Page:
Codoñer et al. (2006) used two viroid species; subviral plant pathogens whose genomes are constituted by a single small noncoding RNA molecule, to test this prediction. These two viroid species, which belonged to different families and are characterized by different secondary structures, competed in the same host plants. One of the viroids, Chrysanthemum stunt pospiviroid (CSVd), is characterized by fast population growth and genetic homogeneity, whereas the other, Chrysanthemum chlorotic mottle avsunviroid (CChMVd), shows slow population growth and a high degree of variation. Furthermore, the in silico size of the neutral neighborhood, that is, the number of point mutations that do not affect the predicted RNA folding, for CChMVd was found to be twice as large as that of CSVd. As expected, under standard nonmutagenic infection conditions, the faster replicator CSVd outcompeted the slower CChMVd, being the fitness difference of 9% per week (Figure 2). However, as predicted by the quasi-species theory, when coinfected plants were irradiated with mutagenic doses of UVC light, CSVd was unable to outcompete the slower but more robust CChMVd (Figure 2), suggesting that the competitive advantage of CSVd vanished as a consequence of the twofold larger mutational neutral neighborhood surrounding CChMVd's optimum genotype.

Figure 2
figure 2

Fitness of a robust viroid, CChMVd, relative to a fit one, CSVd, in non-mutagenic and in mutagenic environmental conditions. Error bars represent standard errors. (From Codoñer et al., 2006).

Host range and the specificity of adaptation

Broadly speaking, plant viruses have highly variable host ranges: some infect only one or a few related species (that is, they are specialists) whereas others can infect a wide range of hosts from different taxonomic groups (that is, they are generalists). The advantages of generalism are not well understood; it has been suggested that selection should favor specialist parasites because there are tradeoffs limiting the fitness of generalists in any of the alternative hosts or because evolution proceeds faster with narrower niches (Woolhouse et al., 2001). It is widely accepted that adaptation to a specific environment is often coupled with fitness losses in alternative environments simply because mutations that are beneficial in the first might be deleterious in the alternative (Kawecki, 1994). This antagonistic pleiotropy could limit the range of adaptation and promotes the evolution of specialization. In a recent field study, Malpica et al. (2006) found that five different plant viruses (from four viral families) were unevenly distributed across 21 weed species, some viruses being more prevalent on a given host than on alternative hosts, regardless of the relative abundance of each host. These observations suggest that host specialization may be a successful strategy for plant viruses.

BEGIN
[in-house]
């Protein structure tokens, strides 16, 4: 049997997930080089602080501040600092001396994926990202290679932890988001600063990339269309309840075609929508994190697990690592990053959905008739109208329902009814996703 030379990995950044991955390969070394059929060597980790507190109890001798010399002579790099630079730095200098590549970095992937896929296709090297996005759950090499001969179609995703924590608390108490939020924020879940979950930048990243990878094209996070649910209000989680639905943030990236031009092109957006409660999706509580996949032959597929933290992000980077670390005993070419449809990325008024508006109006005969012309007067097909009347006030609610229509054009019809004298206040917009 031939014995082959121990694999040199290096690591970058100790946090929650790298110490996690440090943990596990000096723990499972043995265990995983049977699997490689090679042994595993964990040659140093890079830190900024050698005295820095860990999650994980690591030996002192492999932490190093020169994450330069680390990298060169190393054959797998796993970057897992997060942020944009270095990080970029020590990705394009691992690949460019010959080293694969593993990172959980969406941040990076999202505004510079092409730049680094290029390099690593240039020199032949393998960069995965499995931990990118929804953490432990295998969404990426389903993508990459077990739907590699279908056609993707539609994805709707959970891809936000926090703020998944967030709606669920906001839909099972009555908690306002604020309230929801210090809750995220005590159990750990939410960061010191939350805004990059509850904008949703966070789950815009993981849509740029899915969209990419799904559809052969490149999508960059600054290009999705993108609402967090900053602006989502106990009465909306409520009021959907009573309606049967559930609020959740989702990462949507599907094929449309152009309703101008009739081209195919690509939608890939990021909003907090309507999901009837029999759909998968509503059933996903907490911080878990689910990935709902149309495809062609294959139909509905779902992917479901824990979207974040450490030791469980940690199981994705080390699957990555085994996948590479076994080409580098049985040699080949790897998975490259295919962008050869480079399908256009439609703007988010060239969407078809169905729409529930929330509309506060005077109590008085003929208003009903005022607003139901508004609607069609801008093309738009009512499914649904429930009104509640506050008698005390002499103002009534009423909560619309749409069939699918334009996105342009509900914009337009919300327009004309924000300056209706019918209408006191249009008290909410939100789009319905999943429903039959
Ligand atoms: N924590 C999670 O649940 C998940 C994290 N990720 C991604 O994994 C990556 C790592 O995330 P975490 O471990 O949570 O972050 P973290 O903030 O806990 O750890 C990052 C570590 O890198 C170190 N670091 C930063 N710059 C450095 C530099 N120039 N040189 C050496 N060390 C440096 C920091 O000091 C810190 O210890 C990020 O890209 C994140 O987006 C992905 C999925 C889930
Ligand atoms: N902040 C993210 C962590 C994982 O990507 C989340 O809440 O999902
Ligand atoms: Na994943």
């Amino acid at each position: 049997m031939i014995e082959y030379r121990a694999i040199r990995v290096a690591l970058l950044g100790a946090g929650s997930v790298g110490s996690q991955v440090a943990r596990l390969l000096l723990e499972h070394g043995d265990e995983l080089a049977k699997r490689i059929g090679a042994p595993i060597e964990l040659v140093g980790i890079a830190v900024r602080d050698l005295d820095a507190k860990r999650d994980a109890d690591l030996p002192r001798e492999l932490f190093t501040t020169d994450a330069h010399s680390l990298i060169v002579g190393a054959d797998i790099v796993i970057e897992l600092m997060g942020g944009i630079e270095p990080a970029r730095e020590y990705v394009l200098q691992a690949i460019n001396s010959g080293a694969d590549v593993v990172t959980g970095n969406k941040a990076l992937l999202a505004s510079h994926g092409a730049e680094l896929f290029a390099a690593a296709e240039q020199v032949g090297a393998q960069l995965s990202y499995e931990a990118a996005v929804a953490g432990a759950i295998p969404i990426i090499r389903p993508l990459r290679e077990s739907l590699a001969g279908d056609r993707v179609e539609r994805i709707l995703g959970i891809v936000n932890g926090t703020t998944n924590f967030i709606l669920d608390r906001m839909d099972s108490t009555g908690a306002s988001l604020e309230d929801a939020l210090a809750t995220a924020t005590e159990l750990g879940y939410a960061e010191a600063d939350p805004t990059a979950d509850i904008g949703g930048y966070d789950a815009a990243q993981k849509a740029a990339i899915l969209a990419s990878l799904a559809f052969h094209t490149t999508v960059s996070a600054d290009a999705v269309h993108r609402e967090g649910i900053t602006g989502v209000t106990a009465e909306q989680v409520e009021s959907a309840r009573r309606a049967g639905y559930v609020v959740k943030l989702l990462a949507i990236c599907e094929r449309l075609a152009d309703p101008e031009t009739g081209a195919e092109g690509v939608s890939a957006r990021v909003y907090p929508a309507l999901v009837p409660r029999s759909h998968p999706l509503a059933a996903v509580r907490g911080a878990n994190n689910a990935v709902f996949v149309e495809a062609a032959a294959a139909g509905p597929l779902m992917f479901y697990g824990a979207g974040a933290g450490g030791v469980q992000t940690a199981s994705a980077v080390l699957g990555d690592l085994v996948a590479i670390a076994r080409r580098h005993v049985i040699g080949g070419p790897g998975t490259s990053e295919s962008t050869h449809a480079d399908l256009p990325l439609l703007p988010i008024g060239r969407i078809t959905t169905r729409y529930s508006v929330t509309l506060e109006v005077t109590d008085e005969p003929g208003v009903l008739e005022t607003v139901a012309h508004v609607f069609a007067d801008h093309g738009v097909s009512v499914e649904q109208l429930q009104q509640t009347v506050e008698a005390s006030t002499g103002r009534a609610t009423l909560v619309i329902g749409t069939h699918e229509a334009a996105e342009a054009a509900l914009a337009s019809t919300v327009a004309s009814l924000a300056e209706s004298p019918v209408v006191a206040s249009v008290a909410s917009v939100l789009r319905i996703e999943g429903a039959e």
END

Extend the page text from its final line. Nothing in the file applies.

Many studies can be found in the literature in which the qualitative costs associated with viruses expanding their host range from sensitive to resistant plant genotypes had been explored. Jenner et al. (2002) went a step farther and quantified the fitness penalty on wild-type plants paid by Turnip mosaic potyvirus (TuMV) after expanding its host range from wild-type turnips to plants bearing the TuRB01 resistance gene. The fitness of three resistance-breaking (that is, generalists) TuMV genotypes, CZE1, CDN1, and v35Tunos+5570A>G, was evaluated on wild-type turnips by multiday competition assays against the wild-type specialist isolate UK1. The fitness costs associated with host range were 32.36% for CZE1, 53.91% for v35Tunos+5570A>G, and 100% for CDN1. These results support the idea that whatever mutation confers the ability to infect a new host has a strong pleiotropic effect on the ancestral host.

One of the most remarkable examples of fast host-specific adaptation is the convergent evolution of Pelargonium flower break carmovirus (PFBV) populations adapted to C. quinoa (Rico et al., 2006). PFBV isolates maintained for a long time on quinoa leaves, by the staff of German Collection of Microorganisms and Cell Cultures, have five specific noncontiguous amino acid substitutions in the coat protein (CP), which were not present in other natural isolates. The quinoa-specific pattern of amino acids at the relevant sites is VFYII. When a Spanish isolate from geranium, with the wild-type pattern ASHMV, was mechanically inoculated on quinoa leaves, the viral population generated soon after the first passage had already fixed two of the quinoa-specific changes (ASYMI), and only four serial passages were necessary to fix the entire VFYII quinoa pattern (Rico et al., 2006). The fact that this pattern has never been found in the natural host, even partially, shows the heavy burden it may impose for viral fitness on geranium (Rico et al., 2006).

Several studies have also reported that the amount of virus genetic diversity is driven by constraints imposed by the host in as much as it is driven by its own genomic properties. For example, the amount of genetic variability in evolving CMV and TMV populations remained close to an equilibrium value throughout serial passages in a constant host (Schneider and Roossinck, 2000, 2001). However, variability was severely reduced after transferring the populations to new hosts, suggesting the existence of a bottleneck imposed by the new host, and subsequently. Variation was subsequently regenerated de novo and eventually reached a new equilibrium, which was characteristic of the new host and different from the ancestral one (Schneider and Roossinck, 2000, 2001).

Mode of transmission and virulence